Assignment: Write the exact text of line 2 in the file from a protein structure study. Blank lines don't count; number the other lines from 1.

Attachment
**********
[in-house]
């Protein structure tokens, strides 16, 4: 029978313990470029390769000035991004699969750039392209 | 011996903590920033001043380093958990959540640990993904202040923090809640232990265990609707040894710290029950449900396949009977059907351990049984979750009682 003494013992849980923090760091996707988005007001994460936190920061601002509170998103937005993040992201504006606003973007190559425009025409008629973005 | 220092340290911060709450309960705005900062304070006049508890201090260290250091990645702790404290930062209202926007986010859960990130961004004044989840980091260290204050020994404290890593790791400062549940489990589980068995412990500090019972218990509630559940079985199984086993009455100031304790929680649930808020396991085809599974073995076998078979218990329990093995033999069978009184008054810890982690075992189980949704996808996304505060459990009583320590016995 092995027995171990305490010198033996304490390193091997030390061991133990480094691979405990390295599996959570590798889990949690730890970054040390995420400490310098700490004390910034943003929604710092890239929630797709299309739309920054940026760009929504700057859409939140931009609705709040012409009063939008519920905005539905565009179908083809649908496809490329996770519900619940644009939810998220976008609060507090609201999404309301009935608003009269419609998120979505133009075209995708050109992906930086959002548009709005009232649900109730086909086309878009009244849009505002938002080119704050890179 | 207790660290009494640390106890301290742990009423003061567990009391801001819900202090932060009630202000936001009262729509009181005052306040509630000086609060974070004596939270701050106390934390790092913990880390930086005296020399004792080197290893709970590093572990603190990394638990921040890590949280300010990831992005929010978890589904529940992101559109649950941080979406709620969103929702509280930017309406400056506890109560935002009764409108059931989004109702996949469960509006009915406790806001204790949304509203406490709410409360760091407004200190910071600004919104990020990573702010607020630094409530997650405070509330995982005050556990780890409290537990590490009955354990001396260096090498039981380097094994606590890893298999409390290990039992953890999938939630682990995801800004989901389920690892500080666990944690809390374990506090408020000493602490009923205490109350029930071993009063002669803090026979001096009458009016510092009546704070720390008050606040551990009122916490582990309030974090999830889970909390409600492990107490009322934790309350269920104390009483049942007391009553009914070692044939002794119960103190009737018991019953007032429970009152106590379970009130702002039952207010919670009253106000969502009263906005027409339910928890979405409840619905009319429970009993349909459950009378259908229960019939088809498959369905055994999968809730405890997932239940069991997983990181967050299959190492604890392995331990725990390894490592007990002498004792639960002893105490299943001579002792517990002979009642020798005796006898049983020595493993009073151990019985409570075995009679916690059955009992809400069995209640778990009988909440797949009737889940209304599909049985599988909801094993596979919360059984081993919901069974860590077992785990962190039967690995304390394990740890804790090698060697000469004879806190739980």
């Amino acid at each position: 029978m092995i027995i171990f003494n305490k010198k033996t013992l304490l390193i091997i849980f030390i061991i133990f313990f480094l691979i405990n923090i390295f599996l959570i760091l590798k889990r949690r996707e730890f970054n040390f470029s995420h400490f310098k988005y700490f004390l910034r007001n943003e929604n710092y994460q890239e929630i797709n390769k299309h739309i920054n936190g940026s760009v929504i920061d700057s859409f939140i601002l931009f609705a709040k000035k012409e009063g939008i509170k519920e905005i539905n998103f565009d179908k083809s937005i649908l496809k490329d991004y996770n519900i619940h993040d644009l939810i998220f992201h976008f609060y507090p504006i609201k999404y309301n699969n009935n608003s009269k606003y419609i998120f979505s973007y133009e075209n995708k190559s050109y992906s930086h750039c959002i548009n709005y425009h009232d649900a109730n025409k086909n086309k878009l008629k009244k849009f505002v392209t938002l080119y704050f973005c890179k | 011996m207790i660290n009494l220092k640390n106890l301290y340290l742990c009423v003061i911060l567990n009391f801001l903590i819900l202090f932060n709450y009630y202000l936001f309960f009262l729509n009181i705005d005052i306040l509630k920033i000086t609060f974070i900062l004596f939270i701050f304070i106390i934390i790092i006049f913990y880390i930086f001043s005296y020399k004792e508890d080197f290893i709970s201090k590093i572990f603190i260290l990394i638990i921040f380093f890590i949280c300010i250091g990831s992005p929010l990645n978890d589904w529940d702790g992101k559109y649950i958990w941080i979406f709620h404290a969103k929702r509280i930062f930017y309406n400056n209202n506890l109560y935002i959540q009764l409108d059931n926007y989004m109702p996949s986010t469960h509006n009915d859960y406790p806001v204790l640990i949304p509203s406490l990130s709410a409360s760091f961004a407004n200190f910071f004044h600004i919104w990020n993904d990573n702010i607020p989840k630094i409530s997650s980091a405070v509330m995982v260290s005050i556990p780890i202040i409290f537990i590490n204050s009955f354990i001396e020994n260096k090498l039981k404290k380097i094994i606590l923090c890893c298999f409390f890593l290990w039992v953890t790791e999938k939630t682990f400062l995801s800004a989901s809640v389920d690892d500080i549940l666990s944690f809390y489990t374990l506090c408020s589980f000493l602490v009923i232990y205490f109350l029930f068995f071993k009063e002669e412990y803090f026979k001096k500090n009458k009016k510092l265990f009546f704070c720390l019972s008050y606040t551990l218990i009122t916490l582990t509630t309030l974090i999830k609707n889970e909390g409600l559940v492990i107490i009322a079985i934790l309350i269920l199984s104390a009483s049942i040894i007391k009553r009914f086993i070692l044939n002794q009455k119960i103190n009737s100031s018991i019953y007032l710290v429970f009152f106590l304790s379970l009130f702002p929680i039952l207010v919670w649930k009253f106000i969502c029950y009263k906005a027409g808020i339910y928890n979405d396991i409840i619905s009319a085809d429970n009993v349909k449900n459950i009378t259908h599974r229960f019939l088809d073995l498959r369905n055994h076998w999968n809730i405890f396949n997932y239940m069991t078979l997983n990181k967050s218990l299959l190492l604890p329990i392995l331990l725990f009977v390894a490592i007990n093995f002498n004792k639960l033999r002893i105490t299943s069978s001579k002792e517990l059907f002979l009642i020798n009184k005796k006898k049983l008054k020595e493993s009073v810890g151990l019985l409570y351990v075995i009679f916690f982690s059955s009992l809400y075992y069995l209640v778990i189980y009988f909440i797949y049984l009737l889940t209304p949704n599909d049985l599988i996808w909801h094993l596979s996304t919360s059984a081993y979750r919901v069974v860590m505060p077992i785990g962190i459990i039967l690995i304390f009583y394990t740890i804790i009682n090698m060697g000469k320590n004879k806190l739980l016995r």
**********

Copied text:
């Protein structure tokens, strides 16, 4: 029978313990470029390769000035991004699969750039392209 | 011996903590920033001043380093958990959540640990993904202040923090809640232990265990609707040894710290029950449900396949009977059907351990049984979750009682 003494013992849980923090760091996707988005007001994460936190920061601002509170998103937005993040992201504006606003973007190559425009025409008629973005 | 220092340290911060709450309960705005900062304070006049508890201090260290250091990645702790404290930062209202926007986010859960990130961004004044989840980091260290204050020994404290890593790791400062549940489990589980068995412990500090019972218990509630559940079985199984086993009455100031304790929680649930808020396991085809599974073995076998078979218990329990093995033999069978009184008054810890982690075992189980949704996808996304505060459990009583320590016995 092995027995171990305490010198033996304490390193091997030390061991133990480094691979405990390295599996959570590798889990949690730890970054040390995420400490310098700490004390910034943003929604710092890239929630797709299309739309920054940026760009929504700057859409939140931009609705709040012409009063939008519920905005539905565009179908083809649908496809490329996770519900619940644009939810998220976008609060507090609201999404309301009935608003009269419609998120979505133009075209995708050109992906930086959002548009709005009232649900109730086909086309878009009244849009505002938002080119704050890179 | 207790660290009494640390106890301290742990009423003061567990009391801001819900202090932060009630202000936001009262729509009181005052306040509630000086609060974070004596939270701050106390934390790092913990880390930086005296020399004792080197290893709970590093572990603190990394638990921040890590949280300010990831992005929010978890589904529940992101559109649950941080979406709620969103929702509280930017309406400056506890109560935002009764409108059931989004109702996949469960509006009915406790806001204790949304509203406490709410409360760091407004200190910071600004919104990020990573702010607020630094409530997650405070509330995982005050556990780890409290537990590490009955354990001396260096090498039981380097094994606590890893298999409390290990039992953890999938939630682990995801800004989901389920690892500080666990944690809390374990506090408020000493602490009923205490109350029930071993009063002669803090026979001096009458009016510092009546704070720390008050606040551990009122916490582990309030974090999830889970909390409600492990107490009322934790309350269920104390009483049942007391009553009914070692044939002794119960103190009737018991019953007032429970009152106590379970009130702002039952207010919670009253106000969502009263906005027409339910928890979405409840619905009319429970009993349909459950009378259908229960019939088809498959369905055994999968809730405890997932239940069991997983990181967050299959190492604890392995331990725990390894490592007990002498004792639960002893105490299943001579002792517990002979009642020798005796006898049983020595493993009073151990019985409570075995009679916690059955009992809400069995209640778990009988909440797949009737889940209304599909049985599988909801094993596979919360059984081993919901069974860590077992785990962190039967690995304390394990740890804790090698060697000469004879806190739980």